|Explanation of Code (Bash Shell)
The code works by the user entering an argument, this argument could be either
-a, -h, or a server nickname. The -a argument would cause the bash shell to
log in and out of every server located in the autotelrc file, using the usernames
and passwords provided. The -h argument would bring up a small help message.
The code written is heavily commented but some parts deserve some explanation
as to their rationale.
if [ “z$1” == “z” ]; then
echo “You didn’t type a valid argument.”
The z in front of the $1 argument is to tell if the user entered an argument
or not. If something isn’t entered it returns just the z by itself and the error
If this condition is not true then the script then proceeds to the else statement.
Under this statement is another if statement. This takes account for the -a,
-h and server nickname argument. The counter I has been initialised at 2, this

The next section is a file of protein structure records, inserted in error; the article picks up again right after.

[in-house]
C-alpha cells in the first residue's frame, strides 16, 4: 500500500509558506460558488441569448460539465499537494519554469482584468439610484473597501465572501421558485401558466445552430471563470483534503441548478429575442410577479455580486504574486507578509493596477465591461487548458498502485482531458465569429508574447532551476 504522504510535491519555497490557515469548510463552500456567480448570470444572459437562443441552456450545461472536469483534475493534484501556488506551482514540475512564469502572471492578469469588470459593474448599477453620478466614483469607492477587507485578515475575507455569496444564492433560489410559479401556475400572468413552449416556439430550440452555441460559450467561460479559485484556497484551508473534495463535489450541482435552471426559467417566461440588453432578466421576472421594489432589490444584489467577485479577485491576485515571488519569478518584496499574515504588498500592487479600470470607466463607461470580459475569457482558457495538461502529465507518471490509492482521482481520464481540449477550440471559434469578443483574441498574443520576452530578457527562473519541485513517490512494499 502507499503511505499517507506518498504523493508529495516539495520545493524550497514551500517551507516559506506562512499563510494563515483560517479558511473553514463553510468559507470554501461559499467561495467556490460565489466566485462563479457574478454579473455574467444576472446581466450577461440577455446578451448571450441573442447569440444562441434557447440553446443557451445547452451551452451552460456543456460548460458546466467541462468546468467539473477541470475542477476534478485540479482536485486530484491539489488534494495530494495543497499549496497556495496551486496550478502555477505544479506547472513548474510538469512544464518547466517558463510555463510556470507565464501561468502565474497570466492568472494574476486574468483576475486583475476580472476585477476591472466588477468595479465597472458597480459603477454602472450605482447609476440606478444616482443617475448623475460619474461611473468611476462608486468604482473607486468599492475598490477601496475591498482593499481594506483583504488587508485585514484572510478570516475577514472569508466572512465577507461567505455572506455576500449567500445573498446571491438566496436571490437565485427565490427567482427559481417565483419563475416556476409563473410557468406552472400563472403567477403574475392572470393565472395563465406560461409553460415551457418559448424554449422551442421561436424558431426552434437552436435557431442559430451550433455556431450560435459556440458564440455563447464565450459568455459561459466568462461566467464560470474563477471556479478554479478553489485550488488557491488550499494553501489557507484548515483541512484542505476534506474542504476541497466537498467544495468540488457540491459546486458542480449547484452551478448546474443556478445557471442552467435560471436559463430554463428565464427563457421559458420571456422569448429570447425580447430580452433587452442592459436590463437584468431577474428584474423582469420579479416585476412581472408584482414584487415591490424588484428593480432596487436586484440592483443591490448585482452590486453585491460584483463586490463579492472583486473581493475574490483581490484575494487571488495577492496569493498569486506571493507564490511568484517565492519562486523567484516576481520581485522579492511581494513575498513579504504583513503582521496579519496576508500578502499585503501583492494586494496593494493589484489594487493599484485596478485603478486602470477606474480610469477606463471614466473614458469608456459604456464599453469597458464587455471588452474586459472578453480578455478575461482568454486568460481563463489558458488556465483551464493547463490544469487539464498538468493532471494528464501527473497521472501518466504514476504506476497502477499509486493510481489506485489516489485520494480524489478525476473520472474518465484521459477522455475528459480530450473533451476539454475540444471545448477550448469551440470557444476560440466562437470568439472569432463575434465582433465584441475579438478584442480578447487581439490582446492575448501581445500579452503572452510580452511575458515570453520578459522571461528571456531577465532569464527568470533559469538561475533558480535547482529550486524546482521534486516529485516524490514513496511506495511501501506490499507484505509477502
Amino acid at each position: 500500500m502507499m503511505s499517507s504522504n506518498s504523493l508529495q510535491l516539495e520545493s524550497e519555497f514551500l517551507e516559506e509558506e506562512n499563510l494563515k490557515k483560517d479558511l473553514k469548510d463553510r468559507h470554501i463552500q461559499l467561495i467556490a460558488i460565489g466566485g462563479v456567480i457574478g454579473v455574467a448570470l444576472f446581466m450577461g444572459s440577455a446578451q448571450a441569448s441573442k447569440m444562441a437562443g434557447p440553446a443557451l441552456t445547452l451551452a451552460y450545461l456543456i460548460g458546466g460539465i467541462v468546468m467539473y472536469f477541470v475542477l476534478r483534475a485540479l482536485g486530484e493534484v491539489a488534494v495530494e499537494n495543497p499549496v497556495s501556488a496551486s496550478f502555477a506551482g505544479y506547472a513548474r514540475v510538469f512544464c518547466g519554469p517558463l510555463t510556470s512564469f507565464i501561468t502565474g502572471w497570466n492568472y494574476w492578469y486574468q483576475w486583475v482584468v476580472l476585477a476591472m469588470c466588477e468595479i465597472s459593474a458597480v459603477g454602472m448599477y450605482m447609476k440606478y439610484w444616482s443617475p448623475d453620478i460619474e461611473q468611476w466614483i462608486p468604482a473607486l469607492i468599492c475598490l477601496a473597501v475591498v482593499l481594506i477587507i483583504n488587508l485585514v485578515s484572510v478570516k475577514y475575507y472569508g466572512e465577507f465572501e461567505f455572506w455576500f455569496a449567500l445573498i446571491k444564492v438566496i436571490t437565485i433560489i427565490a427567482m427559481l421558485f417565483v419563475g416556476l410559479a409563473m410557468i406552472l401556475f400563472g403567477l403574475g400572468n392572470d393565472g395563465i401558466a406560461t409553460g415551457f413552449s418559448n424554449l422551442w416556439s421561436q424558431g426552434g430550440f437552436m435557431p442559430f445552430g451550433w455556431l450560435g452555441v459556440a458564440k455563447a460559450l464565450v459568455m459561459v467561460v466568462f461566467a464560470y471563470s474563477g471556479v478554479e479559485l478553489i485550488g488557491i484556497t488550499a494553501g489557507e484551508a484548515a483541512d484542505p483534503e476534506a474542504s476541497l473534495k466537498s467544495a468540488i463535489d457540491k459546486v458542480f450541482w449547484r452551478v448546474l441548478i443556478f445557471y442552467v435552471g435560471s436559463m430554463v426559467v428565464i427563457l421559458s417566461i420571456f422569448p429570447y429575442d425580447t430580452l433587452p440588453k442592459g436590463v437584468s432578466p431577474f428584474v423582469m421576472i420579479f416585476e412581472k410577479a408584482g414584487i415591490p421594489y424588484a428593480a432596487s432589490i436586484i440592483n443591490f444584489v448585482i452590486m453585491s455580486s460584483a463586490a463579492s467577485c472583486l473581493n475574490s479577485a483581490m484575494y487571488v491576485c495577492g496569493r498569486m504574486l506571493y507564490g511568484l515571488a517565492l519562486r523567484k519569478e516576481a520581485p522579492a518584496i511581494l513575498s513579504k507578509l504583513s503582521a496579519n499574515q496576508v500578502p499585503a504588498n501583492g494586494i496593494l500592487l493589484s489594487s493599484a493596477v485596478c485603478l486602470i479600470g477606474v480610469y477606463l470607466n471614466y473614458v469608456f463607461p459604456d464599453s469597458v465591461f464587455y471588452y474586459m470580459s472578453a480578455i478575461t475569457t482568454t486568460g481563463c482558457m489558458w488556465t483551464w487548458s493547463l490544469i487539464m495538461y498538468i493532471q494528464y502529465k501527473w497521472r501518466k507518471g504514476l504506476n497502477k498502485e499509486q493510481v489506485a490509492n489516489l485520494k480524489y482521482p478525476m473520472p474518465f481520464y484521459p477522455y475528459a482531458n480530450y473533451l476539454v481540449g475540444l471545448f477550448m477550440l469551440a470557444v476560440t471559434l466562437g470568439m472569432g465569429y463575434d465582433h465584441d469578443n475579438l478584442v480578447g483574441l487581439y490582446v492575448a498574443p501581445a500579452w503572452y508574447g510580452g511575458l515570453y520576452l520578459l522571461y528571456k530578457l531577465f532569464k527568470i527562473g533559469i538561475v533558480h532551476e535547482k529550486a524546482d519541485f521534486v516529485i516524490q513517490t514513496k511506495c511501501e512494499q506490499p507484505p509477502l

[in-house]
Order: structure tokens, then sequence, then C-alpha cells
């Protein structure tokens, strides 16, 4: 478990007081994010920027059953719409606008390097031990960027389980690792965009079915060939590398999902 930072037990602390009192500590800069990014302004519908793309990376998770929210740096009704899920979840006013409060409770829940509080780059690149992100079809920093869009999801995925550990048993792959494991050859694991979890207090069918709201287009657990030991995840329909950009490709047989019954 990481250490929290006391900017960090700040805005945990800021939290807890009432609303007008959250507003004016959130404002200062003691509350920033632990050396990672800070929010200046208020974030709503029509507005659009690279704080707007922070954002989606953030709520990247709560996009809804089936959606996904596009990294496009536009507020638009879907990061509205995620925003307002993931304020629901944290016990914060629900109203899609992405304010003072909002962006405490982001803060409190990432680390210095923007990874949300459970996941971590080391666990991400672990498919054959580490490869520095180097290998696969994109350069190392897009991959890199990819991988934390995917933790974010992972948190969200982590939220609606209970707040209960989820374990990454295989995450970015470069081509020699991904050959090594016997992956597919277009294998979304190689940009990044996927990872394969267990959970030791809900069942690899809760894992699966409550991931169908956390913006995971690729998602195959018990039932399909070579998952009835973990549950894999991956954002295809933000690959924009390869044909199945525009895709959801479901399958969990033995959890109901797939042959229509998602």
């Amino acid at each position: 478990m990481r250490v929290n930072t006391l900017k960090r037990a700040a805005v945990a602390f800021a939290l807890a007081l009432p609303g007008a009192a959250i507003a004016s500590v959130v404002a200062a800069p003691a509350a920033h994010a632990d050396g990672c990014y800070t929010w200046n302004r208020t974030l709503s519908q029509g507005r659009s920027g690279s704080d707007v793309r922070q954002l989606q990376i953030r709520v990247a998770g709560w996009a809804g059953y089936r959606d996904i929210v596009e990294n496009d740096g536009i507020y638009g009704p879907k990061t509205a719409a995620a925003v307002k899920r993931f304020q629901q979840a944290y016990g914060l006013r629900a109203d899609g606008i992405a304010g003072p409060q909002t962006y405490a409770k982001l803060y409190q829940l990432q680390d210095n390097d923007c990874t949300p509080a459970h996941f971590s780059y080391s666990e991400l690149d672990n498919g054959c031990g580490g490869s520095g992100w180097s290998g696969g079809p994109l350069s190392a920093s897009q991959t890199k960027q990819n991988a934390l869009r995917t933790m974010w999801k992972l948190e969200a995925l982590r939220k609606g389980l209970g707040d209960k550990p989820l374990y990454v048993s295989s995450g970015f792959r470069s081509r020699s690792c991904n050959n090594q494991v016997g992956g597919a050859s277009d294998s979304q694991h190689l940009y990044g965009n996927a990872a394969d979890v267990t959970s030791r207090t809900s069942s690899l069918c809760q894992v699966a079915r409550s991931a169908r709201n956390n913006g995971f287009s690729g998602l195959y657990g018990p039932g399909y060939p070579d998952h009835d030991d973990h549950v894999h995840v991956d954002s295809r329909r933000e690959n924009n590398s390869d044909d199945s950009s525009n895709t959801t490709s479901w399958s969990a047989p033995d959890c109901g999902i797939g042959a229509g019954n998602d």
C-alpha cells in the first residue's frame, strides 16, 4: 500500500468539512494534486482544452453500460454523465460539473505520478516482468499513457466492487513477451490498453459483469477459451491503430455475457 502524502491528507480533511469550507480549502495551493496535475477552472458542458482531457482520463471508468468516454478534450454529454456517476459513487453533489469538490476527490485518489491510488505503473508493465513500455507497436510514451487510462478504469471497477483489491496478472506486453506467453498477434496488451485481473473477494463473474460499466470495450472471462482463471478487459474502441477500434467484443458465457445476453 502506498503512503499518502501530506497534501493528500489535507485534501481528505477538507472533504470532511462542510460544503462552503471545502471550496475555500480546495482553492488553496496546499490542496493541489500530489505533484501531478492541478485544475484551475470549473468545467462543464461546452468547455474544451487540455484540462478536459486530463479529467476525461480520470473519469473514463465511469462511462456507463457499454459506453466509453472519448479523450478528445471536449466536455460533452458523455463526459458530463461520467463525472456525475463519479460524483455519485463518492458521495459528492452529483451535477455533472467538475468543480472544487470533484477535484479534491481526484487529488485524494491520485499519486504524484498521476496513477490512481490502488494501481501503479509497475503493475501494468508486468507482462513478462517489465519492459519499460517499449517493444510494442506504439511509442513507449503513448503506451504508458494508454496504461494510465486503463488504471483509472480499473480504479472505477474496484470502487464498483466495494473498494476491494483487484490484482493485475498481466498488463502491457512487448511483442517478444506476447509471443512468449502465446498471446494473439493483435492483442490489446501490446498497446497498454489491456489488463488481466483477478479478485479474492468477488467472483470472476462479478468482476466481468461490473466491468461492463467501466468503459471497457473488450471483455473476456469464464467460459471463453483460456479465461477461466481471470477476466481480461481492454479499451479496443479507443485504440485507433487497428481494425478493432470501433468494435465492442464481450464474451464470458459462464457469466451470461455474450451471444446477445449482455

saves us a line of code, if I = 2 then we would have to use another cut to trim
off the hashes in the rc file. So just incrementing the counter by 1 helps us
here. If the -h argument is used then the if statement give echoes us the help
message, which explains the usage to the user. If the -a argument is used, then
the statement then proceeds to work it’s way through the rc file and telnet
into each using the expect script (explained later) and then log out, this is
useful to a network administrator to test various telnet machines. If the user
specifies an argument with a server nickname then the script searches through
the rc file for the relevant line and telnets into it using the expect script.
The code used here was as follows.
If [ $1 == $Nickname ]; then
./telExpect.exp $Machine $Username $Password
Fi #finish if statement
This was chosen instead of using the getops because it is much shorter code,
and in searching a small file there is not much performance difference.